From then on he never missed an opportunity to travel from the studio in his quest to absorb atmosphere and local colour: Virginia, Colorado, Montana, Louisiana, Jamaica, etc. Also in 1905 he had his first fiction published and became a member of the Society of Illustrators.
In 1906, he left Pyle's school to open his own studio in Wilmington, Delaware at 1305 Franklin Street and later at 1616 Rodney Street, which was to become home base for the rest of his life. He married Martha Culbertson of Philadelphia in 1911. From 1903 to 1913 he did illustrations for all the major magazines of the day (Harpers, Ladies' Home Journal, Scribner's, Century, McClures), and soon became recognized as one of the country's premier illustrators.
He continued his association with Pyle until the master's death in 1911 - together they worked on the Hudson County Courthouse Murals. Besides doing magazine illustration, Schoonover wrote articles and stories and illustrated more than two hundred classics and children's books. Throughout his career he illustrated the works of many famous authors: Edgar Rice Burroughs, Jack London, Rex Beach, Zane Grey, Robert W. Chambers, Gilbert Parker, Henry Van Dyke, Clarence Mulford, etc.

Locksley Shoots before Prince John

The above painting was given by donors Frank E. Schoonover and J. Thompson Brown on January 15, 1936. It was created as an illustration for the book "Ivanhoe" published in 1929. A series of Frank Schoonover's Ivanhoe paintings was loaned to the School on May 25, 1931, and then presented to the Episcopal Church School Foundation to be shown at the School as a gift from the donors. (
Frank Schoonover illustrated more than 150 classic books and hundreds of the great illustrated magazines of the day. More than five million readers every month saw his illustrations of the fiction of Jack London and Zane Grey. And he was the first to visualize the legendary western character Hopalong Cassidy. Dramatic reenactments shot in wilderness regions of Wyoming, the Canadian North and the Delaware River in eastern Pennsylvania are underscored with the music of Aaron Copeland Appalachian Spring to entertainingly recreate the subjects Frank Schoonover loved first - horses and dogsleds, buckskins and snowshoes, holsters and knives, prairie grass and ice.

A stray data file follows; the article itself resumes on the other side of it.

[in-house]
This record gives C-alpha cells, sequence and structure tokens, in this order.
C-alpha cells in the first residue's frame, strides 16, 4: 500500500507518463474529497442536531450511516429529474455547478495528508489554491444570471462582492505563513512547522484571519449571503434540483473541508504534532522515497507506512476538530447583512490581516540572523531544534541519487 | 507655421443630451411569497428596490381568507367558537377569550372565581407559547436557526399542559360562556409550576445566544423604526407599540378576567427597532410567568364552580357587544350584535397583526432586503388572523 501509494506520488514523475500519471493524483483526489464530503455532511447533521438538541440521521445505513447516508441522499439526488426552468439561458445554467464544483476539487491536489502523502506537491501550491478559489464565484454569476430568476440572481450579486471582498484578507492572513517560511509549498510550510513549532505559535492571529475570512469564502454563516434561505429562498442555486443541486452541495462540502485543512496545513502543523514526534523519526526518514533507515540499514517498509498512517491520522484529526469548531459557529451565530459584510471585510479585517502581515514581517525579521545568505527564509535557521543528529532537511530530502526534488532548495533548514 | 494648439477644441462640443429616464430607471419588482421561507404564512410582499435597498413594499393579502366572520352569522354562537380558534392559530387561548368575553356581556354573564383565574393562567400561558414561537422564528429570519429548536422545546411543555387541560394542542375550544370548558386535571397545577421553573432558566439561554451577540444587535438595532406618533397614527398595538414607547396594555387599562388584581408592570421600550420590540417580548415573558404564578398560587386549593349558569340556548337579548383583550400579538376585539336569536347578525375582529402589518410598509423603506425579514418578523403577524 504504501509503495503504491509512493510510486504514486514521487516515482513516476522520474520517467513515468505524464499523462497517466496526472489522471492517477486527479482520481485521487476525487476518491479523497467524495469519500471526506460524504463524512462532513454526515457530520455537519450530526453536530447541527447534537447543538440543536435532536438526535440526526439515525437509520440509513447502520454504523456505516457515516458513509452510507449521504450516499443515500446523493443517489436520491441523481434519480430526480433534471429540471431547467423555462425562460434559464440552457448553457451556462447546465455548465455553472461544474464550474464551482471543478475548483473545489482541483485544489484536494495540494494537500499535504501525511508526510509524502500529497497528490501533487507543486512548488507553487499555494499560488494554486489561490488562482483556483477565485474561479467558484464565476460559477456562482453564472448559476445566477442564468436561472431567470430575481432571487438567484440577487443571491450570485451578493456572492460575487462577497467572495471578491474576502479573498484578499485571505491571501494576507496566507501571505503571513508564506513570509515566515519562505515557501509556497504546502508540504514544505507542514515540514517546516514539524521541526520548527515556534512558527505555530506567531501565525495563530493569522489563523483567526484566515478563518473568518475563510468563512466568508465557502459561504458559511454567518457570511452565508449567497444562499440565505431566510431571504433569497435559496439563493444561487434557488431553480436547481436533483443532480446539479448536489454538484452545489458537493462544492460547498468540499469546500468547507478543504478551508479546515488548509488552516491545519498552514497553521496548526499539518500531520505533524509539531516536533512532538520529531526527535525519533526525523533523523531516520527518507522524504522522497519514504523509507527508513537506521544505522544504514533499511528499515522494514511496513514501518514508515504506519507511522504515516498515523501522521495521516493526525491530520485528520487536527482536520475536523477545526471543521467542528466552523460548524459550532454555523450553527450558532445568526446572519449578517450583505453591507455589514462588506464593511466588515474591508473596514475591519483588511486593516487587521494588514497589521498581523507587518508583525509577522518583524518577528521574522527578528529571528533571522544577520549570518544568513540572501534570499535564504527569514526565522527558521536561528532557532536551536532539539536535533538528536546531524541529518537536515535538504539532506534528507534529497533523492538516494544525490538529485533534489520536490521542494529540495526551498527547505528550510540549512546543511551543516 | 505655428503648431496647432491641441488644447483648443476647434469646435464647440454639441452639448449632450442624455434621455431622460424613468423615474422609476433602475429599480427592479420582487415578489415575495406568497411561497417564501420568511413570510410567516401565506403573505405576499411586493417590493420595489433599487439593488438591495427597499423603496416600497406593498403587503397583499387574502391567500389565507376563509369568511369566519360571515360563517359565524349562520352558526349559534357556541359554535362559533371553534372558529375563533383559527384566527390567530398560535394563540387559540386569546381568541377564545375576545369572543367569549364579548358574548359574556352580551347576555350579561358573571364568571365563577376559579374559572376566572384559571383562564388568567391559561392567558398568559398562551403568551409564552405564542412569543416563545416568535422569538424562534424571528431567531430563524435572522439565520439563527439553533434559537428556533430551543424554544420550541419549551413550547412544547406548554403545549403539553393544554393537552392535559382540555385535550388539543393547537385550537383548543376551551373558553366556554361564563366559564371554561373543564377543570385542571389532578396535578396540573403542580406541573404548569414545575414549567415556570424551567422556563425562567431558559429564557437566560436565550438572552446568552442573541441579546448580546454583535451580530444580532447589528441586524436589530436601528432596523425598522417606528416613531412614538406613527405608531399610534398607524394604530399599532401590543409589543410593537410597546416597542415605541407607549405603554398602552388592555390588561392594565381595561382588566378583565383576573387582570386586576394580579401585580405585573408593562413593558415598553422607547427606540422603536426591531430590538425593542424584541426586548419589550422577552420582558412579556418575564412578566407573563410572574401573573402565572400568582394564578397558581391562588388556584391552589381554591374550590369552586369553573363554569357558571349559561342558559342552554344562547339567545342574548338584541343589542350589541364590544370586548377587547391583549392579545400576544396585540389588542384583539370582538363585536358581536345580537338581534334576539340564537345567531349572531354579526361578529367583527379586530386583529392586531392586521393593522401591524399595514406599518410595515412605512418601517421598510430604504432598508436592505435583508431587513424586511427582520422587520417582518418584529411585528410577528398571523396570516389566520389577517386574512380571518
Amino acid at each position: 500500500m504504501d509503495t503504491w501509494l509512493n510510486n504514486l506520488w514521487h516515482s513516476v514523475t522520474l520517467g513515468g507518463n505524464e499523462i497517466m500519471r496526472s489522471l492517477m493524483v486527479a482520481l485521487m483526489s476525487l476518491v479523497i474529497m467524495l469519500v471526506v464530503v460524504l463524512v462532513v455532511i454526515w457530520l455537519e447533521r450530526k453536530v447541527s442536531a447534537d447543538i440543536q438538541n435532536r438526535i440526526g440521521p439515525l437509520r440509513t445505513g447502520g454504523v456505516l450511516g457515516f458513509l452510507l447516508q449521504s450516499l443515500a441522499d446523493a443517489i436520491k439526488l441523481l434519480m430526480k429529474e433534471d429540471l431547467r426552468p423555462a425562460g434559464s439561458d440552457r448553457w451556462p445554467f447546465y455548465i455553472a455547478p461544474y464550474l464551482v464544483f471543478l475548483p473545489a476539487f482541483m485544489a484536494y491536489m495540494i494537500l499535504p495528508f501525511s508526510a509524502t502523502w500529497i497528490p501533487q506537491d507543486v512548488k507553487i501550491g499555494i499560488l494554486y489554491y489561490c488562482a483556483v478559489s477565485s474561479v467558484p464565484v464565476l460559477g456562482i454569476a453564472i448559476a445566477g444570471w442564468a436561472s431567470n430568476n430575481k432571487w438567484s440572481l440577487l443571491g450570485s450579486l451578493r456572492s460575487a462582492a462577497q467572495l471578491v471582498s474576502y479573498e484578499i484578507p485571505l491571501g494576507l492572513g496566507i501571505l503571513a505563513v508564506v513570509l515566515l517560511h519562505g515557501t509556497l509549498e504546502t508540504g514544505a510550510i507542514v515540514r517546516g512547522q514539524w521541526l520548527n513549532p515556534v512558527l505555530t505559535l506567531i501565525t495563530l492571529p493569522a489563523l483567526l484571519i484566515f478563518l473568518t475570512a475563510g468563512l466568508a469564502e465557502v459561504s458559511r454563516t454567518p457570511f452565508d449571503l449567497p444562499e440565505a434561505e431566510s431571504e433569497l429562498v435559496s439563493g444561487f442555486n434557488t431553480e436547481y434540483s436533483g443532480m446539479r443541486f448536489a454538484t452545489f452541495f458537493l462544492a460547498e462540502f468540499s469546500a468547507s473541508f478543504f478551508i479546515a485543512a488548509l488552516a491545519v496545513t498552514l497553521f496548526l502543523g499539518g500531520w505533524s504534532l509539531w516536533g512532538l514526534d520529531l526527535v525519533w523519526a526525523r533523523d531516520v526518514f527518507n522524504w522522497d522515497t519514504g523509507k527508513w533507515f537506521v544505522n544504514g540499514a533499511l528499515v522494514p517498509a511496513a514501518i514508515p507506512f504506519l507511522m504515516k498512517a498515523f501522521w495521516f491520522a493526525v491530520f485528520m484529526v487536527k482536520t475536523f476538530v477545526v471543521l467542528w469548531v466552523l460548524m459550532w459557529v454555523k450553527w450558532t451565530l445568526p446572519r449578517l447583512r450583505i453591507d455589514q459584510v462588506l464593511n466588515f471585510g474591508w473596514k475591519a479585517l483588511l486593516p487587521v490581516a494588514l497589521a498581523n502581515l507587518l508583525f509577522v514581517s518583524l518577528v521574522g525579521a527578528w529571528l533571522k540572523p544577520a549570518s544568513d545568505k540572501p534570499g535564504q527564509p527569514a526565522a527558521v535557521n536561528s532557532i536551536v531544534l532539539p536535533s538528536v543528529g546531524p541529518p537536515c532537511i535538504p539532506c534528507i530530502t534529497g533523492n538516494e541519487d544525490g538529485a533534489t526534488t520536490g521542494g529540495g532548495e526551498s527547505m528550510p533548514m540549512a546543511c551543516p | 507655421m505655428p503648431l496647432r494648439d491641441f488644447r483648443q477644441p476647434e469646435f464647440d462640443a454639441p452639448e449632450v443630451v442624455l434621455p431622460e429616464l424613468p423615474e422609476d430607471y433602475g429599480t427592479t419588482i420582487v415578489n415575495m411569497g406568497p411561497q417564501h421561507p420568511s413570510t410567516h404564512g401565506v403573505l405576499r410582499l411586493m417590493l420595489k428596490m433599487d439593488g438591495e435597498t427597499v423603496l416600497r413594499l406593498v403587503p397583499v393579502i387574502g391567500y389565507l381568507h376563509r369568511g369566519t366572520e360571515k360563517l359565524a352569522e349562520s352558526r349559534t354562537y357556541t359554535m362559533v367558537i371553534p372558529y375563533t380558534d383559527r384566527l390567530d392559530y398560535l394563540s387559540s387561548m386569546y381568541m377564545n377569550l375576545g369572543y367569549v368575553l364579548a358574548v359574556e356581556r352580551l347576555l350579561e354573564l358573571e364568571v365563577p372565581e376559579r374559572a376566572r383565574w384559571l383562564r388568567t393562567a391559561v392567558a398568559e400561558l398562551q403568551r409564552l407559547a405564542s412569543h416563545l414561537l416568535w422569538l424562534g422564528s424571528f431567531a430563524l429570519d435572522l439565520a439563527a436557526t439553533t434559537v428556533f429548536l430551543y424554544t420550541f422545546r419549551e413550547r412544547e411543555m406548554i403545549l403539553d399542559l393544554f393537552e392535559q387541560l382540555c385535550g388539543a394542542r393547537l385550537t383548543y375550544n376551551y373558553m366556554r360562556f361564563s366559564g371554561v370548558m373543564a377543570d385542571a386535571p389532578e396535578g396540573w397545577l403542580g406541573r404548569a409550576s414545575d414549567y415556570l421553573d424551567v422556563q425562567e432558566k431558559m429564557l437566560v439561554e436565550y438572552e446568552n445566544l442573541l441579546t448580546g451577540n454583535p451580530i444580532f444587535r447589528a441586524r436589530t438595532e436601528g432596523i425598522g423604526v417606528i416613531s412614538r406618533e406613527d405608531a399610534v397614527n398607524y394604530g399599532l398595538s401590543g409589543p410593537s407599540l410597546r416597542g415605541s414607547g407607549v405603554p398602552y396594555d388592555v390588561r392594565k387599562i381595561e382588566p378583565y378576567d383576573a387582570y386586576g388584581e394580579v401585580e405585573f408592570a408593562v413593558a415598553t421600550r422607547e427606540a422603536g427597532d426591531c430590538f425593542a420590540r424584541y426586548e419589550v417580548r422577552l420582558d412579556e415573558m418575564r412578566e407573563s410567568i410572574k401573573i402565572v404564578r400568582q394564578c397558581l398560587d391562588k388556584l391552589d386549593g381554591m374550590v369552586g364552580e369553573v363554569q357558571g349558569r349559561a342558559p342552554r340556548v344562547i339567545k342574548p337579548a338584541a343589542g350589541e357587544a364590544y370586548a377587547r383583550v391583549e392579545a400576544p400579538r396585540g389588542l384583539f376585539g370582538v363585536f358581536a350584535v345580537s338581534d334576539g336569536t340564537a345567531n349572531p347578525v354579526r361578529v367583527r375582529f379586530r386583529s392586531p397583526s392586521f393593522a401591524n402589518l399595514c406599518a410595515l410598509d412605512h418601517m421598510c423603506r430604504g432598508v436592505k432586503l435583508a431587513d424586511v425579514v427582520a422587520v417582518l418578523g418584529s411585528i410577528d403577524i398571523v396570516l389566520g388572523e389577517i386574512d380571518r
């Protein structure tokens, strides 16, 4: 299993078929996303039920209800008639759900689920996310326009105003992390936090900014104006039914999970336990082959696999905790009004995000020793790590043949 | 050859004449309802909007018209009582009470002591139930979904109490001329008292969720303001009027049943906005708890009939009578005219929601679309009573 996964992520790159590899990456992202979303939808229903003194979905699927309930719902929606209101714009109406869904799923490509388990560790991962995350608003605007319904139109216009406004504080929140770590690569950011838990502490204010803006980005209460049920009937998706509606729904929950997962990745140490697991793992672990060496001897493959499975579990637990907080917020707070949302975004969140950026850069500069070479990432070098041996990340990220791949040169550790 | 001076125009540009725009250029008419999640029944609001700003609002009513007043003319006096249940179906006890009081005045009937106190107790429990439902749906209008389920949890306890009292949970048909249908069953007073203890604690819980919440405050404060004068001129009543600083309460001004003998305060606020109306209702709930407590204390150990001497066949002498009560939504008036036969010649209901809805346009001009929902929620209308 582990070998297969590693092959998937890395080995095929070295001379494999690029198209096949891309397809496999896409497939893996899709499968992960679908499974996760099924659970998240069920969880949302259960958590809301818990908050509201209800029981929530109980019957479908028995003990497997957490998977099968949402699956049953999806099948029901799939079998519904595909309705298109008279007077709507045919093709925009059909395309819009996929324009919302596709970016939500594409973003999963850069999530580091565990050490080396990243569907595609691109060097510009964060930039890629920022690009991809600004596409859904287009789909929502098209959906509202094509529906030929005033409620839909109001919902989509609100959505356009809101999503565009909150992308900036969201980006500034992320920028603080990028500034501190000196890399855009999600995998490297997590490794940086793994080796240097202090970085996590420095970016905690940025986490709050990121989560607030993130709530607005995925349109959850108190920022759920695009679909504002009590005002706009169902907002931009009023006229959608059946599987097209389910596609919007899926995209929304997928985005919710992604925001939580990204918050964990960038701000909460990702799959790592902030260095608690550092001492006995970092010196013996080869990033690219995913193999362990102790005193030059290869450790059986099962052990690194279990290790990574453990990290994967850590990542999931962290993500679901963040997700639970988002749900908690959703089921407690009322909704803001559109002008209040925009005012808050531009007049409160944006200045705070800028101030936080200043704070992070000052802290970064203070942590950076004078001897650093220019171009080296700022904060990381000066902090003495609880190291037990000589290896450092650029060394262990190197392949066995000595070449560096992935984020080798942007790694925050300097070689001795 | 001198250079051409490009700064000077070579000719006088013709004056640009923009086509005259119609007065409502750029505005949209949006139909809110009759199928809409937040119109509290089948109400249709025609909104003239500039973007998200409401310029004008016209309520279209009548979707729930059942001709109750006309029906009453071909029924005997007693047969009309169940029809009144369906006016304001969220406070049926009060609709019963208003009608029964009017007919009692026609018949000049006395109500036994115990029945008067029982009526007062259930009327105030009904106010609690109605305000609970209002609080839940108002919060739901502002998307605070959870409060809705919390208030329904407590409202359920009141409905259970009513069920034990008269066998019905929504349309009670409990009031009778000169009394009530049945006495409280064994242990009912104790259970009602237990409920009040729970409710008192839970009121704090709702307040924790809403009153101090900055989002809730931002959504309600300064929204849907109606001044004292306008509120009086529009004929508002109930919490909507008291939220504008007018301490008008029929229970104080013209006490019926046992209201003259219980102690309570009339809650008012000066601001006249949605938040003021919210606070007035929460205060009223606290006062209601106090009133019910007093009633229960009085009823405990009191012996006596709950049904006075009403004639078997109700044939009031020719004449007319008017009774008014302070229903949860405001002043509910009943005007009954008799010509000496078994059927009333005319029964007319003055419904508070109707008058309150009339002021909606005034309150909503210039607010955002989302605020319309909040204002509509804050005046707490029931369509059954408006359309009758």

Frank Schoonover’s creative vision transcended the pop culture mandates he and contemporaries such as Howard Pyle and N.C. Wyeth obliged. Schoonover’s moody monochromatic sketches of boys toiling in coal mines and girls laboring in textile mills are visionary social commentary that reinforces how art can be a catalyst of social change. Frank Schoonover’s rapture with life itself inspired his passion for authenticity, which envisioned both America’s wistful recollection of itself, and our relentless aspiration of a more perfect union.
Schoonover's subject matter included cowboys, Indians, and Canadian trappers. His forms were simple and well defined and his moods powerful. Later in his career, his style became less rigid and more impressionistic. He was also an accomplished watercolorist and muralist and an avid photographer. He used photographs as references for his illustrations to remind himself of the mood and character of the models. Besides doing magazine illustration, Schoonover wrote articles and stories and illustrated more than two hundred classics and children's books. He and Gayle Hoskins organized the Wilmington Sketch Club in 1925, and in 1931 lectured at the School of Illustration for the John Herron Art Institute of Indianapolis. In 1942 he began his own school in Wilmington, where he taught art classes until 1968, when he was ninety-one years of age. After a series of paralyzing strokes, which ended his artistic career in 1968, Schoonover died at the age of ninety-five in 1972.